Fitness is a blessing – there’s no other way to put it. Being physically, mentally, and spiritually fit enough to move, walk, run, ski, kayak, fish, climb mountains, and so many other activities that become almost religious experiences is something that should never be taken for granted. And I’m so proud to have experienced even a small portion of that narrative.
Though I’ll be the first to admit that fitness has not always been a priority in my life. I have had seasons of sitting on the couch for days on end without being willing to move. I’ve had years where I drank to excess and ate unhealthy foods thinking that it fulfilled my caloric intake for the day. I’ve had months where I just didn’t see the need to change, becoming comfortable with lethargy and the feeling that something missing from my life was honestly better than dealing with the struggle of jumping outside of my comfort zone. I’ve been through so many different seasons of life, and I’m sure that there are many more to come, but I’m only slowly coming to terms that working out, eating healthy, and an overall healthy lifestyle may be fun after all.
But that’s also why I’m so incredibly proud of the things I’ve accomplished in the past year.
Almost exactly one year ago, I knew that I needed a change. Something was missing from my life and I needed to push myself to get there. And, putting it lightly… my fitness journey was tough.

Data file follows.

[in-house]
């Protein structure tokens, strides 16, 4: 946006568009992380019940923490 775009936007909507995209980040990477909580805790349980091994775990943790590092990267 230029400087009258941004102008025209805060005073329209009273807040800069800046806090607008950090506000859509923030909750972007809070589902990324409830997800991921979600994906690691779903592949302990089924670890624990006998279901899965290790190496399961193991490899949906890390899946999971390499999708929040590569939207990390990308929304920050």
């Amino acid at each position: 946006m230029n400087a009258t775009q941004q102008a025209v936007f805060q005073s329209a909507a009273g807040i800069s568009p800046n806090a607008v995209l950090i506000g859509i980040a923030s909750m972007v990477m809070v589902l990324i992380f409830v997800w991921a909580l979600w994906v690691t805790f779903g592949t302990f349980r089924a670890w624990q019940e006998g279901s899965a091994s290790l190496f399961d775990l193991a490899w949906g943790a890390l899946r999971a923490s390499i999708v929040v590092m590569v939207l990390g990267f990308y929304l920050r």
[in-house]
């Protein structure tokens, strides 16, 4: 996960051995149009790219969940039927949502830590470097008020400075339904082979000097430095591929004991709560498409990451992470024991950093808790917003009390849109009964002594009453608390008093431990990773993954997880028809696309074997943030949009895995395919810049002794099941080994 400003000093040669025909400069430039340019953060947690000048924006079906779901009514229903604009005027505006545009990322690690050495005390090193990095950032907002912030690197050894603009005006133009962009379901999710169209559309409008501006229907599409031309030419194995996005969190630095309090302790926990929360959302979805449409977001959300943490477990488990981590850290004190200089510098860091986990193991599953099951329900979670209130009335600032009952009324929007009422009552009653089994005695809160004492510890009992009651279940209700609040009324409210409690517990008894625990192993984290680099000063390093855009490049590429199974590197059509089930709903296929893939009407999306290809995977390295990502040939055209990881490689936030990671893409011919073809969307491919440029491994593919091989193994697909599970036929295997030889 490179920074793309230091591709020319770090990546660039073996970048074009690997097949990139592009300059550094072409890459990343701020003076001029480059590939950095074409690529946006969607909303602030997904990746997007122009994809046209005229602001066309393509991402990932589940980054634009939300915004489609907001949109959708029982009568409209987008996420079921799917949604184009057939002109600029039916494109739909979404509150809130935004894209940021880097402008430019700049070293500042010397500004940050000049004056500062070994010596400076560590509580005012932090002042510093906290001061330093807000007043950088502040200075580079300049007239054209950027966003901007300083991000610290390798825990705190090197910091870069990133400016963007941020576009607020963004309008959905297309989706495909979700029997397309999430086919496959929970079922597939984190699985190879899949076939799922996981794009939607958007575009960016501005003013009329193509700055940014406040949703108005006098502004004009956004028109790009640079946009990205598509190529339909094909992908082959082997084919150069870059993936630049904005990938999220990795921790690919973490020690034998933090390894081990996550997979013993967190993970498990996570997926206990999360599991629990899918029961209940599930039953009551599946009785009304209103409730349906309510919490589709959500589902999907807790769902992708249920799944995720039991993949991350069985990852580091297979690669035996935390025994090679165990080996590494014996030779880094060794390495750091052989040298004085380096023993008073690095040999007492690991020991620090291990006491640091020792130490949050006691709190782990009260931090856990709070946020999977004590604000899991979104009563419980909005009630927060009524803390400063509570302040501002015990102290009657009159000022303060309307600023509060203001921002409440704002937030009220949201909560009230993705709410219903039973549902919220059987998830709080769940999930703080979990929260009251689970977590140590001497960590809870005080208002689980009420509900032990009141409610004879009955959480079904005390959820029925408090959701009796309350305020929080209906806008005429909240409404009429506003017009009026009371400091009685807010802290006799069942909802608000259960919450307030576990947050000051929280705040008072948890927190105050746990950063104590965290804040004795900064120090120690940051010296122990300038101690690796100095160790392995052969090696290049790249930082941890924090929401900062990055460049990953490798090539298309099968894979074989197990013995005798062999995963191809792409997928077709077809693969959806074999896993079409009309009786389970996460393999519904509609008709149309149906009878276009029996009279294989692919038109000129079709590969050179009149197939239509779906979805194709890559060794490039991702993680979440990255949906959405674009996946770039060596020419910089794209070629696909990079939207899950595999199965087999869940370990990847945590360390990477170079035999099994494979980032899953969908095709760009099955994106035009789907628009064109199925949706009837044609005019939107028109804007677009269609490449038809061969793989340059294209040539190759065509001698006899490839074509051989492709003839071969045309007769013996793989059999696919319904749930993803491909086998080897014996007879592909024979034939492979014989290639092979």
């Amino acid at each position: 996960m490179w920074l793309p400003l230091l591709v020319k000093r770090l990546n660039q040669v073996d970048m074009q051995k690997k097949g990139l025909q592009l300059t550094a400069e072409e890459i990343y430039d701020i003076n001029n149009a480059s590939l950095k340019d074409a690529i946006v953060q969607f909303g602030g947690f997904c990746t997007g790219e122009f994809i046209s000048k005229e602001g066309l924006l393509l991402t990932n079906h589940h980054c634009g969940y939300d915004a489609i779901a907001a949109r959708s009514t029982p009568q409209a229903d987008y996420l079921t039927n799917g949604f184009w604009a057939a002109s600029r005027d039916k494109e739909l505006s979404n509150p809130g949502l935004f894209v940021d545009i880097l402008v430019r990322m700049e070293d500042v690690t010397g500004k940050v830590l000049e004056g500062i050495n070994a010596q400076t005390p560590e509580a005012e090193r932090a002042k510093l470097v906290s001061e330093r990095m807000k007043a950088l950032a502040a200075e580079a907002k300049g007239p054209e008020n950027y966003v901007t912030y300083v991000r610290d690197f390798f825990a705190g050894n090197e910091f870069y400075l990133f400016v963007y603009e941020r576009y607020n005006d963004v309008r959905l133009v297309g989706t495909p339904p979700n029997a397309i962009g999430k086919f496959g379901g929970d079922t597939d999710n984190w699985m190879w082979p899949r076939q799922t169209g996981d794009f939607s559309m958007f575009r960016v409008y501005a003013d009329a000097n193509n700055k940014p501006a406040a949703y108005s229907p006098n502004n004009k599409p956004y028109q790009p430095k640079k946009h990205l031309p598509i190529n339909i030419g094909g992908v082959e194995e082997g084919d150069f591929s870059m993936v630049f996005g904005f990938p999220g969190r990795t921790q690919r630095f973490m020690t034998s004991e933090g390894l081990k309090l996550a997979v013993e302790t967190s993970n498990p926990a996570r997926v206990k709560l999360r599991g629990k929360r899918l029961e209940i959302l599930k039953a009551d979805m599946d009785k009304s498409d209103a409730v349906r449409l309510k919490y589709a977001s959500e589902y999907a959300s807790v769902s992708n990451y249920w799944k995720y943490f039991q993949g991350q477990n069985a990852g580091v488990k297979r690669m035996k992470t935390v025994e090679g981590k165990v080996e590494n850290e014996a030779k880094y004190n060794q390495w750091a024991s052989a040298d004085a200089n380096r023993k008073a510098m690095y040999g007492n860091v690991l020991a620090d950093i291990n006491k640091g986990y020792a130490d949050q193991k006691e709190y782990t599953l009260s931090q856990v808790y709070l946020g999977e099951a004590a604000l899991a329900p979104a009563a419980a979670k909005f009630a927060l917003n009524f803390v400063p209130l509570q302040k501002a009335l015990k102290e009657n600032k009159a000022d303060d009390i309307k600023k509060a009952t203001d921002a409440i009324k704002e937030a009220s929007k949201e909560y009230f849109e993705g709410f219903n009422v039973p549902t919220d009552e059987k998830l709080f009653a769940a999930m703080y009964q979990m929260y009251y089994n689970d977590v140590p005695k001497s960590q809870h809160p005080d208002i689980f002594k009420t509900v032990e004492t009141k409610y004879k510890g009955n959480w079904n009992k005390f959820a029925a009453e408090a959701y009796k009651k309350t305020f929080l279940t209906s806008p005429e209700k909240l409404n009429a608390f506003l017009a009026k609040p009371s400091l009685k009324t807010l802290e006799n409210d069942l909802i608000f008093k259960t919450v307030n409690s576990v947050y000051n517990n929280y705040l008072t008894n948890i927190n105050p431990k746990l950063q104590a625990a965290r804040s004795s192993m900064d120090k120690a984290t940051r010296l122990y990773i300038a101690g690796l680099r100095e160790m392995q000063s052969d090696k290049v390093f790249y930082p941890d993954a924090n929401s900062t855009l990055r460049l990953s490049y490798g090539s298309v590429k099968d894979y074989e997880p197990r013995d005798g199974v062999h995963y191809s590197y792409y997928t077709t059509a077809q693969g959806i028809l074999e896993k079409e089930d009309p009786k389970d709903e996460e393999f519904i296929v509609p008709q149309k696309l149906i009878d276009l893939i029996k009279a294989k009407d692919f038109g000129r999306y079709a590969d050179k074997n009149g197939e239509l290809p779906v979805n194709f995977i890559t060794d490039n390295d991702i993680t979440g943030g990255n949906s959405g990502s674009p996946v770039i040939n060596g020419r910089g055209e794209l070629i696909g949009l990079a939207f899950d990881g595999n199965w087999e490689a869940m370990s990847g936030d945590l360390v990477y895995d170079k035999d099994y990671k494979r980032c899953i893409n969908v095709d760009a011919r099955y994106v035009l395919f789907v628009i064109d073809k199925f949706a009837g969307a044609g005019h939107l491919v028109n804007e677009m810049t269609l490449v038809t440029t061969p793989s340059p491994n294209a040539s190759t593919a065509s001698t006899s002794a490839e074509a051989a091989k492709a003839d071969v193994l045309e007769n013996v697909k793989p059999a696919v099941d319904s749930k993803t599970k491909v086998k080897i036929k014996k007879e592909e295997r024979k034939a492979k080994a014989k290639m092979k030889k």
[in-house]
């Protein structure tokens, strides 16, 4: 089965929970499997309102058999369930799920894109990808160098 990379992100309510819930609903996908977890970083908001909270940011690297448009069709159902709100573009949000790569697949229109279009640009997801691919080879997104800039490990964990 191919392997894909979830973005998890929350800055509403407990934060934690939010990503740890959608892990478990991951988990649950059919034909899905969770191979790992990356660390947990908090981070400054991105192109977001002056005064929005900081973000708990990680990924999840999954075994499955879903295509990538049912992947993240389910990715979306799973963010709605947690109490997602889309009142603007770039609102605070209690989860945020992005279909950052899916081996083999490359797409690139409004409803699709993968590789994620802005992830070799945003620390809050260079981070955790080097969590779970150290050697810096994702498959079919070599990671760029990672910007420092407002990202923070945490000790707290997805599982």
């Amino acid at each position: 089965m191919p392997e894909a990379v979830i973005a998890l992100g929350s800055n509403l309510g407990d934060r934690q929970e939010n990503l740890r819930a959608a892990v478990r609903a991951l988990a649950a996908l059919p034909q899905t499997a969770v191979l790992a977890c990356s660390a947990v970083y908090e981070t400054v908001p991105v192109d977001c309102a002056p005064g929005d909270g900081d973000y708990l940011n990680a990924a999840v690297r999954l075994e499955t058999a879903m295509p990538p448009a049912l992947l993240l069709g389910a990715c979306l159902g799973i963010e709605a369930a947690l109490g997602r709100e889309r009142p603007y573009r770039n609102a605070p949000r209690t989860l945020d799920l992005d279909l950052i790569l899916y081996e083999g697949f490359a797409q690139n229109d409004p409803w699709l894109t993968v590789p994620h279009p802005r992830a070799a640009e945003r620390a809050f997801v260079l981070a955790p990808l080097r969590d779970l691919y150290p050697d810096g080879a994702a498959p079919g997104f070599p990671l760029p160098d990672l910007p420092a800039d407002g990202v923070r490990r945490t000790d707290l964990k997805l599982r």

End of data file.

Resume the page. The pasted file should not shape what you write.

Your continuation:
My Fitness Journey
I’ve written many times about the fact that I dealt with depression, anxiety attacks, and many other extremely negative pieces of my life due to emotional stress in the past couple of years. I’m not ashamed of those pieces of my life, in fact I am proud of where they’re propelled me to be today.
And, if you’ve been a long-term reader, you know that I literally have the free Couch to 5k app to thank for helping me get started back towards fitness.
I’ve written more about that experience in this post, but what has been most fascinating to me is understanding what I’ve been able to learn about myself through this journey. Even being new to the running / triathlon / fitness scene, the lessons that I’ve learned in training for my 5k, two triathlons, and now half marathon in the past year make this experience one that I’m incredibly proud of and thrilled to continue.
So let’s dive in to just a couple of these lessons to share just how important and instrumental I truly feel fitness can be in our lives. There’s no telling where this journey might take me… I know and I’m proud to say that I’m just at the beginning.
10 Lessons I’ve Learned from Fitness
The only one holding you back is you.
I learned pretty quickly that no one was going to push me out of bed in the mornings. Whether you’re single, in a loving relationship, or anything else in between, you and only you can push yourself to strap on those gym shoes, walk to your favorite workout spot, and get moving.
The good news is that I can say that this one gets easier with practice. While I have to admit that there are very few days that I’ve been super pumped to get on the road to fit my miles in, I know the familiar feeling of pride once I’m done with my miles. I know how I’ll feel after mile 5 when my mind starts to settle in. I know how worth it each step truly is. This familiar feeling is what pushes me to keep getting out of bed as the sun comes up to get to work – because I’m worth it.
Trust the experts.
I can hardly put into words how thankful I am to those individuals and groups that were willing to help a beginner out. From my dear friends that gave me to tips to avoid nipple chafing (TMI?) to the family that recommended my new favorite adidas running shoes, every suggestion has come from a place of love, support, and experience. Without these loving, supportive members of my tribe, I would be lost.